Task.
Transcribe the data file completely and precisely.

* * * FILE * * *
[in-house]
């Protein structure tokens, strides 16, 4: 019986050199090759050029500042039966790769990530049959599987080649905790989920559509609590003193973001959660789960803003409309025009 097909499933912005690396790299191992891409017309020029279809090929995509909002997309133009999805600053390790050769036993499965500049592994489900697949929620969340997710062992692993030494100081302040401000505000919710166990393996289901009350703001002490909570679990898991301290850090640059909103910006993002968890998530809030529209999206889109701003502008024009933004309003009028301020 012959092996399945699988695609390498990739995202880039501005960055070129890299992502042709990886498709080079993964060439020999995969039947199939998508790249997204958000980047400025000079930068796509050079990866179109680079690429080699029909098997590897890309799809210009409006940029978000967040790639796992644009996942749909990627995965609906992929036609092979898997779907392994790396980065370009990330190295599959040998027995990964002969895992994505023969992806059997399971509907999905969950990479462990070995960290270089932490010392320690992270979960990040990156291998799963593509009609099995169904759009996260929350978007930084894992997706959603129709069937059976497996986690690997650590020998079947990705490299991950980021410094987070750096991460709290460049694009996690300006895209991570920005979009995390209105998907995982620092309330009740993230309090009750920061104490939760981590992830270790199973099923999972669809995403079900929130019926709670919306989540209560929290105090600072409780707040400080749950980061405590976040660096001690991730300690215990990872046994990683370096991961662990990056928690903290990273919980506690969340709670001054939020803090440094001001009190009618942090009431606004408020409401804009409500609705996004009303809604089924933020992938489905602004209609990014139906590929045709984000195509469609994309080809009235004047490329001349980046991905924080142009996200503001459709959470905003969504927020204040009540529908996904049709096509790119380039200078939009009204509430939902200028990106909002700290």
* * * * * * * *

[in-house]
């Protein structure tokens, strides 16, 4: 019986050199090759050029500042039966790769990530049959599987080649905790989920559509609590003193973001959660789960803003409309025009 097909499933912005690396790299191992891409017309020029279809090929995509909002997309133009999805600053390790050769036993499965500049592994489900697949929620969340997710062992692993030494100081302040401000505000919710166990393996289901009350703001002490909570679990898991301290850090640059909103910006993002968890998530809030529209999206889109701003502008024009933004309003009028301020 012959092996399945699988695609390498990739995202880039501005960055070129890299992502042709990886498709080079993964060439020999995969039947199939998508790249997204958000980047400025000079930068796509050079990866179109680079690429080699029909098997590897890309799809210009409006940029978000967040790639796992644009996942749909990627995965609906992929036609092979898997779907392994790396980065370009990330190295599959040998027995990964002969895992994505023969992806059997399971509907999905969950990479462990070995960290270089932490010392320690992270979960990040990156291998799963593509009609099995169904759009996260929350978007930084894992997706959603129709069937059976497996986690690997650590020998079947990705490299991950980021410094987070750096991460709290460049694009996690300006895209991570920005979009995390209105998907995982620092309330009740993230309090009750920061104490939760981590992830270790199973099923999972669809995403079900929130019926709670919306989540209560929290105090600072409780707040400080749950980061405590976040660096001690991730300690215990990872046994990683370096991961662990990056928690903290990273919980506690969340709670001054939020803090440094001001009190009618942090009431606004408020409401804009409500609705996004009303809604089924933020992938489905602004209609990014139906590929045709984000195509469609994309080809009235004047490329001349980046991905924080142009996200503001459709959470905003969504927020204040009540529908996904049709096509790119380039200078939009009204509430939902200028990106909002700290």